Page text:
Review: Three Musketeers

You know the story about three guys with long hair who are handy with their instruments? A rebellious trio who like to dress in leather pants, knee-high boots and poofy shirts? That story about how they hold an audition for another lad who wants to join their group?

The Colorado Shakespeare Festival is putting on a pretty good version of it.

I’m not talking about a stage adaptation of a VH1 “Behind the Music” look into the high times and misadventures of a 1970s rock ‘n’ roll group. I’m talking about French novelist Alexandre Dumas’ “The Three Musketeers.”

With director Carolyn Howarth’s production, though, there’s a connection between classic rock and said classic novel, set in 1625 Paris. Howarth and sound designer Merlin James Alexandre Salisbury — now that’s a name worthy of a character from a novel set in a past century — spike their otherwise straight telling of Dumas’ story with songs from the Rolling Stones, AC/DC, Queen, Jimi Hendrix and Led Zeppelin.

A full day after watching the opening-night performance, I’m still not sure whether it works artistically. Publicity photos of Led Zeppelin circa 1974 look like the four Englishmen could be Dumas’ swordsmen Aramis, Athos, Porthos and d’Artagnan.

And there’s that whole Musketeer-like mythos built up around the quintessential rock band: Four guys join together with an “all for one, one for all” ethic and head out into the world on a great adventure.

On the one hand, it’s fun to sit in the audience and play “name that tune” as the Mary Rippon Theatre’s sound system blares guitar riffs during scene changes. On the other hand, it’s distracting. The jarring juxtaposition of 17th century setting and classic rock nearly dominates the show. Sort of how it’s dominating the content of this review.

So, onward.

Otherwise, the play is faithful to the novel. It covers d’Artagnan’s (Mat Hostetler) arrival in Paris and his naive ambition to join the Musketeers, the elite group of swordsmen loyal to King Louis XIII (played wonderfully as a tempestuous child by Chip Persons) and Queen Anne (a dignified turn by Alexandra C. Lewis).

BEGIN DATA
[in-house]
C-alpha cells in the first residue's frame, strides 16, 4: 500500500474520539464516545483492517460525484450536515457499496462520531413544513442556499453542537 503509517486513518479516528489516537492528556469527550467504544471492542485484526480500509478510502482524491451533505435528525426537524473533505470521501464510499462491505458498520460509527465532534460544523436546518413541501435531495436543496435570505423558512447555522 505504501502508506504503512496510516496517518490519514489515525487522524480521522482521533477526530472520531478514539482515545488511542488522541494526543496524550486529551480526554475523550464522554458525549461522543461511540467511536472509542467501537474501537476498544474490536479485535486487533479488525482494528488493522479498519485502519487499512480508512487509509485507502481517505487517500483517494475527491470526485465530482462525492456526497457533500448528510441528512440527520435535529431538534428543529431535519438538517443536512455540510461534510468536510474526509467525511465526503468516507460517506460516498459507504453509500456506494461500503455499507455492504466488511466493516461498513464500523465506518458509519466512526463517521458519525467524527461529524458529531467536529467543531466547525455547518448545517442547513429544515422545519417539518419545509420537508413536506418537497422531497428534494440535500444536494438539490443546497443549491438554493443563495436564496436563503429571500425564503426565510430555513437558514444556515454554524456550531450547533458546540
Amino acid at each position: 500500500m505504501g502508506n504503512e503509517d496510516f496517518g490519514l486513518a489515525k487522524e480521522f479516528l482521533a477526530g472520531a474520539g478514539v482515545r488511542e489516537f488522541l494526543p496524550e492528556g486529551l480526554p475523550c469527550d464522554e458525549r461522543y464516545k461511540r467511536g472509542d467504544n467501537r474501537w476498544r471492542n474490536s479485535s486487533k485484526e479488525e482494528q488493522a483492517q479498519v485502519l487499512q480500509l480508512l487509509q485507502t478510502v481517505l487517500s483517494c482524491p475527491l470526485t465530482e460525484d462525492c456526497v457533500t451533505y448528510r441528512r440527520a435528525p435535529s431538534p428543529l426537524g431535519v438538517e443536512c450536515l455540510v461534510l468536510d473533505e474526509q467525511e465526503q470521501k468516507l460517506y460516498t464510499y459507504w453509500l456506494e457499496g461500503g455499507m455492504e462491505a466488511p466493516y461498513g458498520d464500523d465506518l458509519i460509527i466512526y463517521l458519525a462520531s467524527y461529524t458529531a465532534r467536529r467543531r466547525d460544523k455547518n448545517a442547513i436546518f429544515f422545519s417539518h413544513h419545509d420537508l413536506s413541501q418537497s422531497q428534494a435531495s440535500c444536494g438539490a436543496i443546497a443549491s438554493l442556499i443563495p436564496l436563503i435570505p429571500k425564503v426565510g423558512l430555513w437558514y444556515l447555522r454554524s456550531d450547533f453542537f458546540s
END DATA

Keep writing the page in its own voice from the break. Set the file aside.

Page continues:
D’Artagnan quickly gets caught up in the French political struggles, and an intrigue involving an English noble, Buckingham (a wonderfully playful Sean Tarrant), Cardinal Richelieu (an austere Ted Barton) and the Countess de Winter (a resourceful Karen Slack). He also falls in love with a married woman, Constance (a fine performance by Jennifer Le Blanc).

This is CSF’s largest production this summer, in terms of the artistic and production team, and reportedly is the largest show they’ve ever staged. Certainly, CSF has never presented a show with this much swashbuckling stage combat.

Fight director Geoffrey Kent directs as much roughhousing as a Democratic National Convention protest. These aren’t simply one-on-one duels. These are full-on battle scenes that often turn clever and comedic. It’s a very impressive display, and one that drew deserved applause from the audience on several occasions on opening night.

Kent is also in his element as a dashing, lovelorn and quick-witted Aramis. Stephen Weitz’s Porthos is sardonic and brooding. Gary Wright plays Porthos with narcissistic flair. Hostetler’s d’Artagnan is youthful, eager and fearless.

The entire ensemble is strong, but kudos to Seth Maisel, who displays great athleticism and physical humor during several fights as Jussac, and to Barzin Akhavan, who stalks the stage like a rock star as Rochefort, Richelieu’s muscle.

Costumer Anne Murphy outfits the cast smartly in 17th-century finery. Andrea Bechert’s scenic design is expansive and masculine, and consists of a French country estate as backdrop.

“The Three Musketeers” is a big story and a big show, indeed. And with so many subplots, it grows a bit long, especially in the second act.

It’s not unlike going to see a concert of that big band that’s coming through town. It opens well, there are some high points, lots of spectacle, it drags in places and is a little longwinded. But overall, it rocks.